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A group of fifth-year architecture students at Kansas State University teamed up with local firms El Dorado and Studio Build to design and build an affordable two-unit dwelling for low-income families. The Waldo Duplex, built for $200 per square foot, comprises carefully designed open spaces that strategically utilize  natural light . The duplex, built on a budget of $290,000, is located in a historic area of Kansas City, Missouri, dominated by single-family bungalows and shotgun homes. While the duplex has been dominated by generic, utilitarian form these days, the designers wanted to create something that stood out. The result is an unconventional housing solution amongst fairly uniform residential typology. The exterior and roof are clad in corrugated steel and features high-end finishes on the interior. Related: El Dorado brings Socially and Environmentally Sustainable Echo Ridge Community to Topeka, Kansas The students, working as part of Design+Make Studio, teamed up with two local studios to design this pair of apartments for low-income tenants. “This building type was conceived as a more compassionate way to meet housing needs in lower-income municipalities and neighborhoods without the density that is typical in affordable housing,” explained the team. The street-facing porches are enclosed within wooden slats and cantilever over the site. Each apartment offers 725 square feet (67 square meters) of space, with open-plan layouts that include living rooms, kitchens and dining areas. These spaces balance natural and artificial light, working in synergy and dialogue with each other. + Design+Make Studio + El Dorado Inc. + Studio Build Via Dezeen Photos by Mike Sinclair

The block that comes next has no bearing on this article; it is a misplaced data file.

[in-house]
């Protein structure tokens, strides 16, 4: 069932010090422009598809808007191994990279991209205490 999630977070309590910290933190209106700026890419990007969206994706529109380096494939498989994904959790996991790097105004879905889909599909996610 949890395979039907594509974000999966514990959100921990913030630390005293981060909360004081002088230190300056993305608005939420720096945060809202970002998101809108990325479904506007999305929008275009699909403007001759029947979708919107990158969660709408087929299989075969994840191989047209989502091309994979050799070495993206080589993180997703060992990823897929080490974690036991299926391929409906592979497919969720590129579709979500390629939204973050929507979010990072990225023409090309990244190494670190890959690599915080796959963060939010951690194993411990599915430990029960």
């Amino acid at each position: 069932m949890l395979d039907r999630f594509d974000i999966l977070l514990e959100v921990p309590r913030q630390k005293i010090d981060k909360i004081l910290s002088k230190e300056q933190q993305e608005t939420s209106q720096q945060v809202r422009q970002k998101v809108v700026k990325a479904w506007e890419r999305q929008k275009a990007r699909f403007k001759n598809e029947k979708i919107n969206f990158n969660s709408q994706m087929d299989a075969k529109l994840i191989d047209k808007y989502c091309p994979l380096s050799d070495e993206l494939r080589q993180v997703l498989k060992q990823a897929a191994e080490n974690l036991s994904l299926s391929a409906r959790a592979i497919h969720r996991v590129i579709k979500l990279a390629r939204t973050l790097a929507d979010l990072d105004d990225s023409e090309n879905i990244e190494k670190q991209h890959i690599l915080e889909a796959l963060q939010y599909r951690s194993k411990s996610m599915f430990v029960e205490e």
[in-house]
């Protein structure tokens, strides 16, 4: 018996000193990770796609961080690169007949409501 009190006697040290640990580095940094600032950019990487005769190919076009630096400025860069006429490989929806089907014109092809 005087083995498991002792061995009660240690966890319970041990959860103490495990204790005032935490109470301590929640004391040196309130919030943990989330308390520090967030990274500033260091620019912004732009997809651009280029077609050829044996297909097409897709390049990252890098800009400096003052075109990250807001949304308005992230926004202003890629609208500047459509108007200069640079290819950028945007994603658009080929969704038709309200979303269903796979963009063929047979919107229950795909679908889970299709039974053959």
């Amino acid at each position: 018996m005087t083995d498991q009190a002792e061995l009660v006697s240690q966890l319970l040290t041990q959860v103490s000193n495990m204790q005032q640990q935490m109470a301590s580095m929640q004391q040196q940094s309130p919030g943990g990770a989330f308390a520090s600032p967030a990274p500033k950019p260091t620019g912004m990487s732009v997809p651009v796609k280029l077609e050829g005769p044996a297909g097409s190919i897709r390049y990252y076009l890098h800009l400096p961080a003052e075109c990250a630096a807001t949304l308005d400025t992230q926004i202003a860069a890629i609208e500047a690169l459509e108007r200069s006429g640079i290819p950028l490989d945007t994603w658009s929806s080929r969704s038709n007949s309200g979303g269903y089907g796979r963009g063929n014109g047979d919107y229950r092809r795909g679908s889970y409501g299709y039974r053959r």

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Kansas State students built this charming affordable home for low-income families